Isaac said that filmmakers in China are realizing that letting netizens sample their films in spoofs and fan-works actually helps drive up box office sales. He said that Chen Kaige withdrew his lawsuit against internet spoofer Hu Ge after realizing that all the spoofing actually generated more buzz around the movie and caused more people to watch it. Treating your fans as criminals is bad business in the long run. A middle ground needs to be found.
Titan Deng put it this way: "What's more important? The development of a rich human culture or protection of individual capital? Where do we find the balance?" What happens when there is too much emphasis on the latter, at the expense of the former?
He made this analogy: If you open a restaurant and serve steak, for which you must supply knives, do you put all your customers under surveillance pre-emptively lest they commit murder with those knives?
For this reason, he said, Creative Commons in Taiwan is growing fast. The Taiwan Intellectual Property Office publishes all of its works under a Creative Commons license, as do a growing number of other groups in Taiwan, including several well-known musical artists.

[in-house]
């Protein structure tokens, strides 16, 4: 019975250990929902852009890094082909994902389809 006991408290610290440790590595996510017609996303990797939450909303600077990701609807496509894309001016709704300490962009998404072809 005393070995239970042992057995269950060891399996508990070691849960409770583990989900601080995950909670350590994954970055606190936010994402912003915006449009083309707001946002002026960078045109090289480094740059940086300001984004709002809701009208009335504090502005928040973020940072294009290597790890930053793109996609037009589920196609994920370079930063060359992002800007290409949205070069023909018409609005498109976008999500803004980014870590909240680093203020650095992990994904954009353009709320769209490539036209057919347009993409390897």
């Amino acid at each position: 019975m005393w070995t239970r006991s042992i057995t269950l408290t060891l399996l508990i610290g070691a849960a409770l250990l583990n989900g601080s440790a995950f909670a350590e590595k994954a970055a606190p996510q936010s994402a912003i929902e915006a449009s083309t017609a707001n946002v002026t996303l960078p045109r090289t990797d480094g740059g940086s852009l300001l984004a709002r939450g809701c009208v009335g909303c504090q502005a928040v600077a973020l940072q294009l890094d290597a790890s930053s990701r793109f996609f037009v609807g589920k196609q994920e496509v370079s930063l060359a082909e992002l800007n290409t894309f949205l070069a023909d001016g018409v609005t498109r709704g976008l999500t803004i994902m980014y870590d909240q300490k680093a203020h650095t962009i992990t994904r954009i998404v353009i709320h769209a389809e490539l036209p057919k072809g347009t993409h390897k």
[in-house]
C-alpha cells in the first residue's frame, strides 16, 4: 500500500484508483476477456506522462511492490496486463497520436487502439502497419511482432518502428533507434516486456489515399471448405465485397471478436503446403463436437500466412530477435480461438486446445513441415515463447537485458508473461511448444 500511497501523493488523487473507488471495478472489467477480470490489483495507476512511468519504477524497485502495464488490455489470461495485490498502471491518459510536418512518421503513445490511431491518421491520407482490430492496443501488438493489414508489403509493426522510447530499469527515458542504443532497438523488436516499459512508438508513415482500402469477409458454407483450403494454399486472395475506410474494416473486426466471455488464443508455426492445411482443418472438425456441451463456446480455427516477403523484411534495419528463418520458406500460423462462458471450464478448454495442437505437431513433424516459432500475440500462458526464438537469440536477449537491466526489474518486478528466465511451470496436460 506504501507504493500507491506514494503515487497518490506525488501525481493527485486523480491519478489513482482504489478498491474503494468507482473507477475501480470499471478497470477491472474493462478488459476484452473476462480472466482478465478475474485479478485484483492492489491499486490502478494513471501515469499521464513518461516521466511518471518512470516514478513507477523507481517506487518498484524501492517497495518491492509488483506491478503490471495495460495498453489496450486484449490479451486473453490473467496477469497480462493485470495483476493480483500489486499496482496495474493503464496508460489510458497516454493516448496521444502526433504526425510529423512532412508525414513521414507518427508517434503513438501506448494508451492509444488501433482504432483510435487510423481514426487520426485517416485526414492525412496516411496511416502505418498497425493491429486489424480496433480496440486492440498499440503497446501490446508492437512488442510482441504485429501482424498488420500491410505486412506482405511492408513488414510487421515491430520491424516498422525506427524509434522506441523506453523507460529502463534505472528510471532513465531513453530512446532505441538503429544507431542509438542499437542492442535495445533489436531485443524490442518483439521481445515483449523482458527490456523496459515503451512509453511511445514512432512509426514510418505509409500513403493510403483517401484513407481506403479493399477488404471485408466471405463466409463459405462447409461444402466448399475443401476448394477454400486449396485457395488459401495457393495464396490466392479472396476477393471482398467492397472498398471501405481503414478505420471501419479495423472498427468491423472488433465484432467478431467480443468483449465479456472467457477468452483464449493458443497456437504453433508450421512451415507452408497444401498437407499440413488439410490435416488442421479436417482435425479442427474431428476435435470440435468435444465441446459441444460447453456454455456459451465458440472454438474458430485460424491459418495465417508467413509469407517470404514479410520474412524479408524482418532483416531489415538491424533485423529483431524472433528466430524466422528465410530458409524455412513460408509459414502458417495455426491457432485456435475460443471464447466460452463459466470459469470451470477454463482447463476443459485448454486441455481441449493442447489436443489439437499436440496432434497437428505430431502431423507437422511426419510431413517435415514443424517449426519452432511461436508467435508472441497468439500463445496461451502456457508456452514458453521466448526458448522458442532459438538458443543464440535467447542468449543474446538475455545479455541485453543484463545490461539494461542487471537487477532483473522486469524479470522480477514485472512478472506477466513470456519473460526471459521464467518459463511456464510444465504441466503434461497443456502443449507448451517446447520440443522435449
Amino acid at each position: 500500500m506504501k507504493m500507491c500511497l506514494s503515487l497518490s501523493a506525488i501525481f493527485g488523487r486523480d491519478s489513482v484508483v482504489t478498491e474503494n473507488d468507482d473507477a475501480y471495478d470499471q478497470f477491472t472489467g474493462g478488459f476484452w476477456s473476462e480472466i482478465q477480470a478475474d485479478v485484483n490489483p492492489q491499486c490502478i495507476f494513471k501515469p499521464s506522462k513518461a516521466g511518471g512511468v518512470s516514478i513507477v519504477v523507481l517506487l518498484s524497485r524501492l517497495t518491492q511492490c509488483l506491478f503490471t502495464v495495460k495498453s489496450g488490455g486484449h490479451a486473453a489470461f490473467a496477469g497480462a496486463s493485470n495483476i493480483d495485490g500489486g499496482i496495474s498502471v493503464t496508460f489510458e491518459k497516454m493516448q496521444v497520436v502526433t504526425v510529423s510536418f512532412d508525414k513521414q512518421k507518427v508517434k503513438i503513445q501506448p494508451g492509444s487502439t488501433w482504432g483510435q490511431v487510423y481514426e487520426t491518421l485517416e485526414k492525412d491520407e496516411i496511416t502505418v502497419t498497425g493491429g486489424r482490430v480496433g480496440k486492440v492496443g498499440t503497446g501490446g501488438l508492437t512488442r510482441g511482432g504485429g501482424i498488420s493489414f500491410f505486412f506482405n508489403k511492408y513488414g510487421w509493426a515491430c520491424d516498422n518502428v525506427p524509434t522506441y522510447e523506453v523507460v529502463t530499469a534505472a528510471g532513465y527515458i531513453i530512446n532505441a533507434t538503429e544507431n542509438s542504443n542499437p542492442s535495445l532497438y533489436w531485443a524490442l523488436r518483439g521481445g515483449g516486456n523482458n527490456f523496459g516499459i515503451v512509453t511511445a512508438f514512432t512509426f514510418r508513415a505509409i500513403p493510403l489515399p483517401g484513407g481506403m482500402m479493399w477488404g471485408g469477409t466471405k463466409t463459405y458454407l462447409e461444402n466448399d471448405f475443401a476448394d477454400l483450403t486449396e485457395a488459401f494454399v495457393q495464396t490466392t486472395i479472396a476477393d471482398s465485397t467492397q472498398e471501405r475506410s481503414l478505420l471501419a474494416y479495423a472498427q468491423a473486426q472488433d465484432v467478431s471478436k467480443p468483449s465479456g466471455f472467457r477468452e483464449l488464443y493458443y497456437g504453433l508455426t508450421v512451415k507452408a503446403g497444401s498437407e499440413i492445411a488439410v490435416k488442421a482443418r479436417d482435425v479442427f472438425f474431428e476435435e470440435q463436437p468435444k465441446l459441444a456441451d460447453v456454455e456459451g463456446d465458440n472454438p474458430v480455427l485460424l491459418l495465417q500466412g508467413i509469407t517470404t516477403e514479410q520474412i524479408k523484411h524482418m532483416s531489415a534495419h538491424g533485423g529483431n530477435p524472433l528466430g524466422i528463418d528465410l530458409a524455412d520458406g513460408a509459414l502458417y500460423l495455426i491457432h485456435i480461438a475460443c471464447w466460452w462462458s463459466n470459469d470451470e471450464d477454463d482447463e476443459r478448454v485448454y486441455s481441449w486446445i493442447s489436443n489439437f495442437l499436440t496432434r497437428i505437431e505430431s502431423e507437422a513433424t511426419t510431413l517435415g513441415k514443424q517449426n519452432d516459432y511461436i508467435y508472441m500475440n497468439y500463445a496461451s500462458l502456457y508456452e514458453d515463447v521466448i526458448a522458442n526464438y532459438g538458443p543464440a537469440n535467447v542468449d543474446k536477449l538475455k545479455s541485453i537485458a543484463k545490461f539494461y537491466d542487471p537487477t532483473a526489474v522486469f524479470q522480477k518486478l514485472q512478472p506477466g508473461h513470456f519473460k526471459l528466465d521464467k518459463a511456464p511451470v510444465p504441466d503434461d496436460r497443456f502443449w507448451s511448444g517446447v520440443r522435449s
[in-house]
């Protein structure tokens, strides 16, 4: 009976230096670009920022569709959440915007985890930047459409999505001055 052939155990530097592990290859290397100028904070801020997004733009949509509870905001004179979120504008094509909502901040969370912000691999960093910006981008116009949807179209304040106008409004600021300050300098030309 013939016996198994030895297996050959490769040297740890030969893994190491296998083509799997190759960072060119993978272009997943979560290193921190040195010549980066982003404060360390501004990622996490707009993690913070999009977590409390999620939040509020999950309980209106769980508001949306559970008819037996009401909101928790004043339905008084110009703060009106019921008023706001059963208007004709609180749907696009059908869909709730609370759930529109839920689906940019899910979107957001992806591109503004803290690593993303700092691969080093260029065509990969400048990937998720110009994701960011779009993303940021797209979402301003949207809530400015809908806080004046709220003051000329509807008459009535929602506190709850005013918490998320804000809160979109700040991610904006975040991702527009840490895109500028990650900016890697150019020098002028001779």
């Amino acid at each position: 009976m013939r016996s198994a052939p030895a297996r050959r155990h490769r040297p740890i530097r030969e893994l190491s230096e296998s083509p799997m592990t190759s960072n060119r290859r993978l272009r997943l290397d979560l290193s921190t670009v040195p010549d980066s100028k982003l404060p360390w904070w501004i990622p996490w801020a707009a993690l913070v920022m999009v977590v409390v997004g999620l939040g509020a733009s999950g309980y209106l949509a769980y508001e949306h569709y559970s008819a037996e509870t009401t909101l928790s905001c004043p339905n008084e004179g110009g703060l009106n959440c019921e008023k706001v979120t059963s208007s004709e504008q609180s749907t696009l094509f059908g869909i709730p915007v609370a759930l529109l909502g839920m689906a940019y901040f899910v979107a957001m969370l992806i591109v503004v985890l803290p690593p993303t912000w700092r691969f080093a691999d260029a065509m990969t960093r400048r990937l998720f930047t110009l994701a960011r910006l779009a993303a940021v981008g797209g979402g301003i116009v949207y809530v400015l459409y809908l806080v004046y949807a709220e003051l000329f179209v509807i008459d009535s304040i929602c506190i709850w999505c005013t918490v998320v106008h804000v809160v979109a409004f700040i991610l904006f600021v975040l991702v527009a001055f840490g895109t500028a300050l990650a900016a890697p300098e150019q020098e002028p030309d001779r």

So why is Hong Kong lagging behind? Charles Mok started by discussing the Hong Kong government's latest Consultation Paper on Copyright Protection in the Digital Environment.
Charles pointed out that the government document never actually defines what the "digital environment" is, though it seems to start from the same premise as the big entertainment companies: that the digital environment is a bad place where people break the law, and which must thus be controlled as much as possible.
Thus, because the government document doesn't approach the digital environment as anything beyond what the entertainment industry perceives it to be, it fails to address any creative or broader alternatives beyond what the industry proposes.
Certainly, a lot of businesses are being hurt by illegal downloading, Charles acknowledged. It's not like the Internet should be a total free-for-all with no law at all. But is a punitive approach - which treats all internet users as potential criminals to be controlled as much as possible - really going to be a constructive approach?
Will that really help Hong Kong economically in the long run? Or will it ensure that Hong Kong's Internet and online media sectors continue to lag even further behind the Mainland China and Taiwan?